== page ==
An estimated 261,000 women in the United States and nearly 2,000 men will be diagnosed with breast cancer this year. It is the second most common form of cancer in women, after skin cancer. Last year, nearly 42,000 women were expected to die from the disease. October is National Breast Cancer Awareness Month and it’s the perfect opportunity for women – and men – to take the time to learn about the importance of early detection in the fight against breast cancer.
Patients can have all their procedures performed in one day, under one roof, without the need for follow-up appointments. In most cases, results of mammograms and other tests are discussed with patients immediately. A nurse navigator is also assigned to help patients who have been diagnosed with the disease by arranging appointments with an oncologist and, if necessary, a surgeon.
What are the screening guidelines?
Women should begin performing breast self-exams in the 20s. Your healthcare provider can teach you the techniques. Starting at age 40, all women should have a screening mammogram once a year. Patients with a strong family history of breast cancer should consult with their family physicians as to the appropriate age to begin annual mammograms.
What should I do if I find a lump?
Don’t panic. Most lumps are not breast cancer. Still, for peace of mind, you should make an appointment with a physician for a check-up.
Though breasts can often be lumpy, certain lumps feel like knots. These types of lumps are more cause for concern. They feel thicker, harder and different from the rest of the breast.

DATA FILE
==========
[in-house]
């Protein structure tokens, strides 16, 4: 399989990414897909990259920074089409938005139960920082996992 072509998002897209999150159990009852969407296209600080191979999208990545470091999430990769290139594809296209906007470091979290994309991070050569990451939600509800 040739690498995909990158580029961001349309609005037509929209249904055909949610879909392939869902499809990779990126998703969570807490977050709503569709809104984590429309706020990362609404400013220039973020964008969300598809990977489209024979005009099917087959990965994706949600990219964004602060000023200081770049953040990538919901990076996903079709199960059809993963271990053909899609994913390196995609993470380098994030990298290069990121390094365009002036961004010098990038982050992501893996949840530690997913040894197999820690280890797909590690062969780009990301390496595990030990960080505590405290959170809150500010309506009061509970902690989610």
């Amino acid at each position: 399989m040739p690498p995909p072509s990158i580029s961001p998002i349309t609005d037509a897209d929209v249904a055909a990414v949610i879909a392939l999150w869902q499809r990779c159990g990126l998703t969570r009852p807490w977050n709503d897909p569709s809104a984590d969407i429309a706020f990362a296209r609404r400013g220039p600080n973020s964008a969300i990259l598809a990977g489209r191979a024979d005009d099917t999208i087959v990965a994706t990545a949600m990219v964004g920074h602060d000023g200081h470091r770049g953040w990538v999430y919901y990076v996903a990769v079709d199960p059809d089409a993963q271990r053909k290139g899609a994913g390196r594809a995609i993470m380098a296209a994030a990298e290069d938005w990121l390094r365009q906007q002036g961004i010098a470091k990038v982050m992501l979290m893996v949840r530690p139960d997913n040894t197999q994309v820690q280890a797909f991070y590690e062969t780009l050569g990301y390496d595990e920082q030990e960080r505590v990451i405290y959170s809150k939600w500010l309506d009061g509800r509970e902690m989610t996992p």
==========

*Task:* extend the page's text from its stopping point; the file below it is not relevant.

Other warning signs are swelling, warmth, redness or darkening of the breast, change in its size or shape, an itchy, scaly sore or rash on the nipple, nipple discharge that starts suddenly and new pain that is concentrated in one spot and does not go away.
What are the screening tools?
Screening mammograms (an x-ray of the breast) are done on women who have no signs or symptoms of the disease. For women who have detected a lump or have other signs of possible breast cancer, diagnostic mammograms are used. These take longer because they require more x-rays of additional angles of the breast.
If the mammogram detects an abnormality, then an ultrasound can be done, followed by a biopsy, if necessary.
The breast centers at Jackson Memorial and Jackson South are equipped to provide all these services for patients in one day, without the need to make additional follow-up appointments.
Ada Patricia Romilly, M.D., is a radiologist and medical director of breast imaging at the Taylor Breast Health Center at Jackson Memorial Hospital.
For more information on the Taylor Breast Health Center at Jackson Memorial Hospital, 1611 NW 12th Ave., Miami, and the services offered, visit jhsmiami.org or call 305-585-7410 to make an appointment.
The Comprehensive Breast Center at Jackson South Community Hospital is located at 9380 SW 150th St., Suite 250. For more information, visit jacksonsouth.org or call 305-256-5245.